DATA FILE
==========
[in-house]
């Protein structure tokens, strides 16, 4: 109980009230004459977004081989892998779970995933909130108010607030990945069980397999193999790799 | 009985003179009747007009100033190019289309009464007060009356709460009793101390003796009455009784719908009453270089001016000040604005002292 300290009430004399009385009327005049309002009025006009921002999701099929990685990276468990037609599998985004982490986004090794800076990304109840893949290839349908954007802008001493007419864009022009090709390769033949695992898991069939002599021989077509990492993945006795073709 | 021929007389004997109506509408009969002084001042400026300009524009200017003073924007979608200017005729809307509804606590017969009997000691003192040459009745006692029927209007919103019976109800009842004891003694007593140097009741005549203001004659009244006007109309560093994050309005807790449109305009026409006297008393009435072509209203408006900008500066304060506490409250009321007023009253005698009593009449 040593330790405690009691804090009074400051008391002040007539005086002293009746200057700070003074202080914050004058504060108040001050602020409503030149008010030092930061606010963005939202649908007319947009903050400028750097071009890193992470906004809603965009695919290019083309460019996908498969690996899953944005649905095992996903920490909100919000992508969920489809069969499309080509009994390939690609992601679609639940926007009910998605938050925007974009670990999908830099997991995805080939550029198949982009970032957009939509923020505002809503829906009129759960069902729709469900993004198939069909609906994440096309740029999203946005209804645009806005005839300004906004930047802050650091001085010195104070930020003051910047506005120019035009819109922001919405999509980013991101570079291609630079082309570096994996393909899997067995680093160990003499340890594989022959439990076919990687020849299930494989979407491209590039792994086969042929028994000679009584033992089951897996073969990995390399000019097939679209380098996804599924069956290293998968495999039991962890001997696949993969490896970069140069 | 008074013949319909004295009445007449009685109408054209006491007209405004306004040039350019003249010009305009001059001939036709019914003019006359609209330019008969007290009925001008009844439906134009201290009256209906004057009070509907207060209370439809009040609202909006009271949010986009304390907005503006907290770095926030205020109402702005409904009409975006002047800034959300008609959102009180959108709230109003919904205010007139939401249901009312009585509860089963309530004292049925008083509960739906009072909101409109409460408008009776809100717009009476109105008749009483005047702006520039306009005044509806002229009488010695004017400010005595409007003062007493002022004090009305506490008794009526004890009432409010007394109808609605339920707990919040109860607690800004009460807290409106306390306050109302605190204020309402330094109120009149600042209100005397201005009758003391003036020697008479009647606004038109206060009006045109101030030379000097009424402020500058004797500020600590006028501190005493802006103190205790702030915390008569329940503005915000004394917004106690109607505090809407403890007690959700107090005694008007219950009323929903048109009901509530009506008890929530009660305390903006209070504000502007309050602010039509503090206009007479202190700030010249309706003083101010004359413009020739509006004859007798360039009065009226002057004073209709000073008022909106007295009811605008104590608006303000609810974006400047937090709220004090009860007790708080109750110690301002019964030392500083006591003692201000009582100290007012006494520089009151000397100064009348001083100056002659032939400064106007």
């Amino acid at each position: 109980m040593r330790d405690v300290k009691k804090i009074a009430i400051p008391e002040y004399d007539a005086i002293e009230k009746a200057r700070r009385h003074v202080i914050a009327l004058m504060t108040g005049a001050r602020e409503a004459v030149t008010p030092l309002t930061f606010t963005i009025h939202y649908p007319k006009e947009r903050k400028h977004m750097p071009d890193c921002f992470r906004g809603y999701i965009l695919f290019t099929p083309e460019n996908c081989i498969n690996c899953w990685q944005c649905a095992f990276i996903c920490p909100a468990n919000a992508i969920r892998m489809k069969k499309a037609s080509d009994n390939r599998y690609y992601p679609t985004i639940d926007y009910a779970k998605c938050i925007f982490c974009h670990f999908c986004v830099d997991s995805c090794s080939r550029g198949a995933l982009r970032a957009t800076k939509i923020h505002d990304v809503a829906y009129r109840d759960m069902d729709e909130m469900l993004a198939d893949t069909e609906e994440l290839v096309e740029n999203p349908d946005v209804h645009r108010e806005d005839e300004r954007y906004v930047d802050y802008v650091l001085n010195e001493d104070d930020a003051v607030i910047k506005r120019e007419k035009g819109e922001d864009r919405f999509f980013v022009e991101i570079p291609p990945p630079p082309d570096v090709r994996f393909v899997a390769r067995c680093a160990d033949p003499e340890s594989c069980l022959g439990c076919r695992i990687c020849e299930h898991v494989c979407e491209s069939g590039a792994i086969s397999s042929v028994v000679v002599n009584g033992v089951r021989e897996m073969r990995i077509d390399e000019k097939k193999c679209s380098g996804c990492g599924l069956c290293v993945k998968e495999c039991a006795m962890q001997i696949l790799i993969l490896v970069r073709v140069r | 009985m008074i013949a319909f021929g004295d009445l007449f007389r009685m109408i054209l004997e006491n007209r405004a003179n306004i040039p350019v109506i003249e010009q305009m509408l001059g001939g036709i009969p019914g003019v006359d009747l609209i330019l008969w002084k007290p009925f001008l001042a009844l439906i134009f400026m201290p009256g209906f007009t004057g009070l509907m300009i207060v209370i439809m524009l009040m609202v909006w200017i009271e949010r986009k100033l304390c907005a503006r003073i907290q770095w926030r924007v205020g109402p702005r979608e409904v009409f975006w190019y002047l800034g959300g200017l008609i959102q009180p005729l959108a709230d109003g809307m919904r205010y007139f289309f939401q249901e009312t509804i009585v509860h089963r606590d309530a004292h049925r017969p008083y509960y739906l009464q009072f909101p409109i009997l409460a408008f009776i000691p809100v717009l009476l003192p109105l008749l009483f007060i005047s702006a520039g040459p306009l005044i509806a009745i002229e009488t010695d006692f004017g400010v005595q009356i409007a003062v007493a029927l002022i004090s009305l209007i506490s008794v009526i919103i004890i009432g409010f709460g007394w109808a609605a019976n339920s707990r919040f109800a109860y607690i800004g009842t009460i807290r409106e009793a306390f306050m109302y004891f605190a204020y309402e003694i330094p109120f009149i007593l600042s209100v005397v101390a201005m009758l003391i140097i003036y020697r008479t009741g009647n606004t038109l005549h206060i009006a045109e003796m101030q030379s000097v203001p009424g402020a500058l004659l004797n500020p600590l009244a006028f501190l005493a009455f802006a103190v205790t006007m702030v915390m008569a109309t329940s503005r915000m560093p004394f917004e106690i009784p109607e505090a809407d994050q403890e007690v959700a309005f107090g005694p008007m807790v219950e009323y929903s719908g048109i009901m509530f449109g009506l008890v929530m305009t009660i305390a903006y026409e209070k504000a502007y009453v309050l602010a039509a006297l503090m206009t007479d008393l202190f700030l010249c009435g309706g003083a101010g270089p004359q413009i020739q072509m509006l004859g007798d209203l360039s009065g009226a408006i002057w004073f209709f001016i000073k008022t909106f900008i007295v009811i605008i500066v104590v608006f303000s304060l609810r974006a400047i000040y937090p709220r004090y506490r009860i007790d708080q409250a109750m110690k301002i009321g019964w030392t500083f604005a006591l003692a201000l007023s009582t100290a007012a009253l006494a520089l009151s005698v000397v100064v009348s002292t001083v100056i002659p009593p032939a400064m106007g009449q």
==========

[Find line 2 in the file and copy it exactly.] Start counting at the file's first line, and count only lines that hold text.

């Protein structure tokens, strides 16, 4: 109980009230004459977004081989892998779970995933909130108010607030990945069980397999193999790799 | 009985003179009747007009100033190019289309009464007060009356709460009793101390003796009455009784719908009453270089001016000040604005002292 300290009430004399009385009327005049309002009025006009921002999701099929990685990276468990037609599998985004982490986004090794800076990304109840893949290839349908954007802008001493007419864009022009090709390769033949695992898991069939002599021989077509990492993945006795073709 | 021929007389004997109506509408009969002084001042400026300009524009200017003073924007979608200017005729809307509804606590017969009997000691003192040459009745006692029927209007919103019976109800009842004891003694007593140097009741005549203001004659009244006007109309560093994050309005807790449109305009026409006297008393009435072509209203408006900008500066304060506490409250009321007023009253005698009593009449 040593330790405690009691804090009074400051008391002040007539005086002293009746200057700070003074202080914050004058504060108040001050602020409503030149008010030092930061606010963005939202649908007319947009903050400028750097071009890193992470906004809603965009695919290019083309460019996908498969690996899953944005649905095992996903920490909100919000992508969920489809069969499309080509009994390939690609992601679609639940926007009910998605938050925007974009670990999908830099997991995805080939550029198949982009970032957009939509923020505002809503829906009129759960069902729709469900993004198939069909609906994440096309740029999203946005209804645009806005005839300004906004930047802050650091001085010195104070930020003051910047506005120019035009819109922001919405999509980013991101570079291609630079082309570096994996393909899997067995680093160990003499340890594989022959439990076919990687020849299930494989979407491209590039792994086969042929028994000679009584033992089951897996073969990995390399000019097939679209380098996804599924069956290293998968495999039991962890001997696949993969490896970069140069 | 008074013949319909004295009445007449009685109408054209006491007209405004306004040039350019003249010009305009001059001939036709019914003019006359609209330019008969007290009925001008009844439906134009201290009256209906004057009070509907207060209370439809009040609202909006009271949010986009304390907005503006907290770095926030205020109402702005409904009409975006002047800034959300008609959102009180959108709230109003919904205010007139939401249901009312009585509860089963309530004292049925008083509960739906009072909101409109409460408008009776809100717009009476109105008749009483005047702006520039306009005044509806002229009488010695004017400010005595409007003062007493002022004090009305506490008794009526004890009432409010007394109808609605339920707990919040109860607690800004009460807290409106306390306050109302605190204020309402330094109120009149600042209100005397201005009758003391003036020697008479009647606004038109206060009006045109101030030379000097009424402020500058004797500020600590006028501190005493802006103190205790702030915390008569329940503005915000004394917004106690109607505090809407403890007690959700107090005694008007219950009323929903048109009901509530009506008890929530009660305390903006209070504000502007309050602010039509503090206009007479202190700030010249309706003083101010004359413009020739509006004859007798360039009065009226002057004073209709000073008022909106007295009811605008104590608006303000609810974006400047937090709220004090009860007790708080109750110690301002019964030392500083006591003692201000009582100290007012006494520089009151000397100064009348001083100056002659032939400064106007």